Critically speaking, Spring of Two Blue-J’s was a success. Village Voice critic Gary Giddins named the album “Record of the Year”, and years later commented that it “announced Taylor’s permanent reestablishment in the music world, an end to his marginalization, and the evidence of a maturity.” It was Giddins’ record of the year. But Blue J-s only represents a third of the concert that occurred that evening. Due to the limitations of the LP format, and the impact that would make on the realisation of the group’s vision, the decision was made to not release the first 88-minute continuous set.
‘Autumn/Parade’ has many of the hallmarks of Taylor compositions and performances of the period: supercharged spontaneity, improvisational stamina, boundary transgressing in its brazen commitment to just keeping on going, and an unfettered exchange of artistic expression from four equal partners. It’s a raw, visceral musical experience for anybody listening today, which speaks to the unrelenting freshness of Taylor’s approach.
Highlights of the new recording include: Taylor’s piano rebounded an hour into the opener that pave the way for something imitative to fly around for just a second; Lyons’ soloistic flitting, oscillations that encompasses the whole of the instrument, and the piano-dominated final half hour of ‘Autumn/Parade’ that reaches the summit of a colossal musical peak, before reaching a hard-fought conclusion. But what emerges over the course of the whole return concert recording is more evidence of Taylor breaking down the final barriers of jazz conventions in pursuit of artistic freedom. The new complete recording is an exhilarating, detailed longshot of one of the greats in full flight.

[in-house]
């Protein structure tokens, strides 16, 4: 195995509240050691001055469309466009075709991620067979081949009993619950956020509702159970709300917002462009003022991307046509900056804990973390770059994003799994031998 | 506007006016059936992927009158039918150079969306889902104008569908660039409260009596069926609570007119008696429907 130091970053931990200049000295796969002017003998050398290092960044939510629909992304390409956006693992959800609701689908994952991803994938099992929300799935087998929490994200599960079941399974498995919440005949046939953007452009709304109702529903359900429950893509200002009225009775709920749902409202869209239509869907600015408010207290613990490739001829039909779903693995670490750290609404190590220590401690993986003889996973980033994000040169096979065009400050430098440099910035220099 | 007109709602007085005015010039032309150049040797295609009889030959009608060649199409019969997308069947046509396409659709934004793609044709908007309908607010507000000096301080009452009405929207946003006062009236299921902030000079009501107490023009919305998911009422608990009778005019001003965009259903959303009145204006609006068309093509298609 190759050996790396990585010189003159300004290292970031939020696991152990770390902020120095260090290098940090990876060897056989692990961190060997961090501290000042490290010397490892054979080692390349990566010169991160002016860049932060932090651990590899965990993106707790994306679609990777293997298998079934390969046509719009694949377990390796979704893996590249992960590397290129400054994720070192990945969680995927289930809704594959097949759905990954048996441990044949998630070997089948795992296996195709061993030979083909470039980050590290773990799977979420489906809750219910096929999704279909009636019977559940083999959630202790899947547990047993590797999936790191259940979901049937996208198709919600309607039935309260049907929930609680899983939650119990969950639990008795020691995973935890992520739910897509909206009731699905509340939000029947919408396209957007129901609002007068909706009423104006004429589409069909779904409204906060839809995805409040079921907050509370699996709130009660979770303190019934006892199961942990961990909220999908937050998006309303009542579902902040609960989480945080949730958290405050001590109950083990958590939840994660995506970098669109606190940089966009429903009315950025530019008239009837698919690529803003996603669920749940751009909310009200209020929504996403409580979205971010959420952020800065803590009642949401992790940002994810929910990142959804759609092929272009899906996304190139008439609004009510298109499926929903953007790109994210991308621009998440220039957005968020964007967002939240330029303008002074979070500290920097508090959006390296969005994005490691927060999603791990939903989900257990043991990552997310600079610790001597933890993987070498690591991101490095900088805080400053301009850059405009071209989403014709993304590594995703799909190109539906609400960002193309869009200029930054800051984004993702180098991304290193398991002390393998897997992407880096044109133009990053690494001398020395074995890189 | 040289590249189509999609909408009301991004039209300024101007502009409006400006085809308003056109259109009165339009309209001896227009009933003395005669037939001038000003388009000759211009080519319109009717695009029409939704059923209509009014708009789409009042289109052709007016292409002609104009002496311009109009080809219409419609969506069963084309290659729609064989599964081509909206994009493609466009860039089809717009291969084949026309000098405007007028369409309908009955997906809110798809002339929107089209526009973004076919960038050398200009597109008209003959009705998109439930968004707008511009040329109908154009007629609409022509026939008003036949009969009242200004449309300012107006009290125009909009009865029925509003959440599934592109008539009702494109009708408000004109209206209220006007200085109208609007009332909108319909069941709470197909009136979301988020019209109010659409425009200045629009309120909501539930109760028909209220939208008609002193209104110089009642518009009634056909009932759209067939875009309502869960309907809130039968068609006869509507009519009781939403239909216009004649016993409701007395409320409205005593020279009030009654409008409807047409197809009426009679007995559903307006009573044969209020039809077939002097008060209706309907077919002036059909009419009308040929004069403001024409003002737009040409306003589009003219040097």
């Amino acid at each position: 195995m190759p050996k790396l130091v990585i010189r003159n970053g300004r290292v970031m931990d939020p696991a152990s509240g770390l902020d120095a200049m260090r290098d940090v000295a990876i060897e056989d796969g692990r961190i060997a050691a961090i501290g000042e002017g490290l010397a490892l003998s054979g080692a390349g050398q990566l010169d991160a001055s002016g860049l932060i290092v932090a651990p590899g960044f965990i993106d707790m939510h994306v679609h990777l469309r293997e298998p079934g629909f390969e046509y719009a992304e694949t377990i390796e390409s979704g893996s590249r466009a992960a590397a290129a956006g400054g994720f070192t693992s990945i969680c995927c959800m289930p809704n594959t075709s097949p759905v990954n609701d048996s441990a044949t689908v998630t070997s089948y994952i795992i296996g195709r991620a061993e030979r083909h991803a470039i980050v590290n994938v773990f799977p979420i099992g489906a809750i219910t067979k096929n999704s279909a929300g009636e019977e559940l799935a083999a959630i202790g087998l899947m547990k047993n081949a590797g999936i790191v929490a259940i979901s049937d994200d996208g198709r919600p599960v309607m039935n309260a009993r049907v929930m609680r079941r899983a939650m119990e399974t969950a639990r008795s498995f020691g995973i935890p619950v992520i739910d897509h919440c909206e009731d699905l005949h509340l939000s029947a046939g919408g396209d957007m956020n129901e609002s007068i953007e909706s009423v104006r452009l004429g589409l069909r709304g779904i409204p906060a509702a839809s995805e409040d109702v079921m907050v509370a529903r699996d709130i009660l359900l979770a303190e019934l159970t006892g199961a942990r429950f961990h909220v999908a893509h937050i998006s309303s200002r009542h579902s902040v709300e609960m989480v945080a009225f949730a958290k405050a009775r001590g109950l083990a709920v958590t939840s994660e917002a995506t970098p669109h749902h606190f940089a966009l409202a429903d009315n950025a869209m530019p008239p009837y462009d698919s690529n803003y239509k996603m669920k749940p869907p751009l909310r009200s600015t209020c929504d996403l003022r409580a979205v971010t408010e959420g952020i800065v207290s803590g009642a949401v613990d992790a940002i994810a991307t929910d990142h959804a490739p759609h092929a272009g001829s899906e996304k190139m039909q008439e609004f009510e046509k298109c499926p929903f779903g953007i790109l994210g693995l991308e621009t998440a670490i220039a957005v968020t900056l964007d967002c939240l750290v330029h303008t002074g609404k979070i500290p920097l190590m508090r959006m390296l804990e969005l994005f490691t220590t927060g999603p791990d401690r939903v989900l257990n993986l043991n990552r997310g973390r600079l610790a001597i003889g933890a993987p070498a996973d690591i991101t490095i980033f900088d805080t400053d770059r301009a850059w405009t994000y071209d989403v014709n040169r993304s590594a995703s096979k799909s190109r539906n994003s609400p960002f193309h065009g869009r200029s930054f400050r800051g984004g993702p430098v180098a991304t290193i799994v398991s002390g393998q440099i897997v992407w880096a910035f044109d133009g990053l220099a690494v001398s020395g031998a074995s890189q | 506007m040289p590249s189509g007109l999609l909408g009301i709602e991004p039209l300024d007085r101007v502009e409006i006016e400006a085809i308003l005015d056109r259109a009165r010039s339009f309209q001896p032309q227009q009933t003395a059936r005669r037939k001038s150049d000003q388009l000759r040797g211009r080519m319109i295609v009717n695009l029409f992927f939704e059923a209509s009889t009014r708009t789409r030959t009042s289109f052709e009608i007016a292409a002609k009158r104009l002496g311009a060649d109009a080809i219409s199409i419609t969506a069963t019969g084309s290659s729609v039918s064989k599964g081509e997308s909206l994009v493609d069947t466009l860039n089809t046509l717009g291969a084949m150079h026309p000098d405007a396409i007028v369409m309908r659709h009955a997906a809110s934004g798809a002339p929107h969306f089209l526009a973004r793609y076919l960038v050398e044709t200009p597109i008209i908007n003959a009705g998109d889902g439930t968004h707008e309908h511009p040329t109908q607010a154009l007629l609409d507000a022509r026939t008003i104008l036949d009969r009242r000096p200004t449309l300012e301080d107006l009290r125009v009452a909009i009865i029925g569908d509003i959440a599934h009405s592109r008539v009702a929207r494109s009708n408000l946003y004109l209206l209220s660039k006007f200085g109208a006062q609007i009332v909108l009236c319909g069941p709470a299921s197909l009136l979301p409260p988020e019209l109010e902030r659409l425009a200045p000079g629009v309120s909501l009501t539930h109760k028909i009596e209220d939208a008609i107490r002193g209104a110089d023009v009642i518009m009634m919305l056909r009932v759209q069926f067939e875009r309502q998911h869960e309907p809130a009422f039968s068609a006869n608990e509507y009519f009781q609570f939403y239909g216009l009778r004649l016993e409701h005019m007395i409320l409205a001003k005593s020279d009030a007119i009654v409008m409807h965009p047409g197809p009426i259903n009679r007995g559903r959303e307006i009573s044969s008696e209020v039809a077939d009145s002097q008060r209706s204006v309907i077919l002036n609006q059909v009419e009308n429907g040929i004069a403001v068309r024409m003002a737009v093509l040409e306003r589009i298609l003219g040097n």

The Complete, Legendary, Live Return Concert by Cecil Taylor will be available as a digital release on February 11, 2021 via Oblivion Records. Accompanying the digital release is a 23-page booklet featuring an essay by Alan Goodman. This release marks a revival for Oblivion – the label’s last announced release was in 1975.
About Oblivion Records
Oblivion Records is an independent American music company, revived during the pandemic to drop a digital release of the historic performance of the Cecil Taylor Unit at The Town Hall in New York City in 1973.
Oblivion was started by Dick Pennington, Tom Pomposello and Fred Seibert, in the back room of Kropotkin Records, a 1970’s indie record store in Huntington, Long Island. Initially conceived to record Tom’s Americana roots blend of blues, folk and rock, the company’s first release turned out to be the last recording of the legendary country blues singer Mississippi FredMcDowell. More blues, electronic jazz, and traditional jazz vocals followed, all before Honest Tom Pomposello finally came out in 1975.
- Autumn/Parade (88:00) (quartet)
- Spring of Two Blue-J’s Part 1 (16:15) (solo)
- Spring of Two Blue-J’s Part 2 (21:58) (quartet)
Label: Oblivion Records (OD-8)
Cecil Taylor – compositions, piano
Jimmy Lyons – alto saxophone
Andrew Cyrille – percussion
Sirone – bass
"Finally presented in full, The Live Return Concert is an instant classic, half a century in the making." Read more here.
"The performance is a strong example of Cecil's work from that era...glorious." Read it here.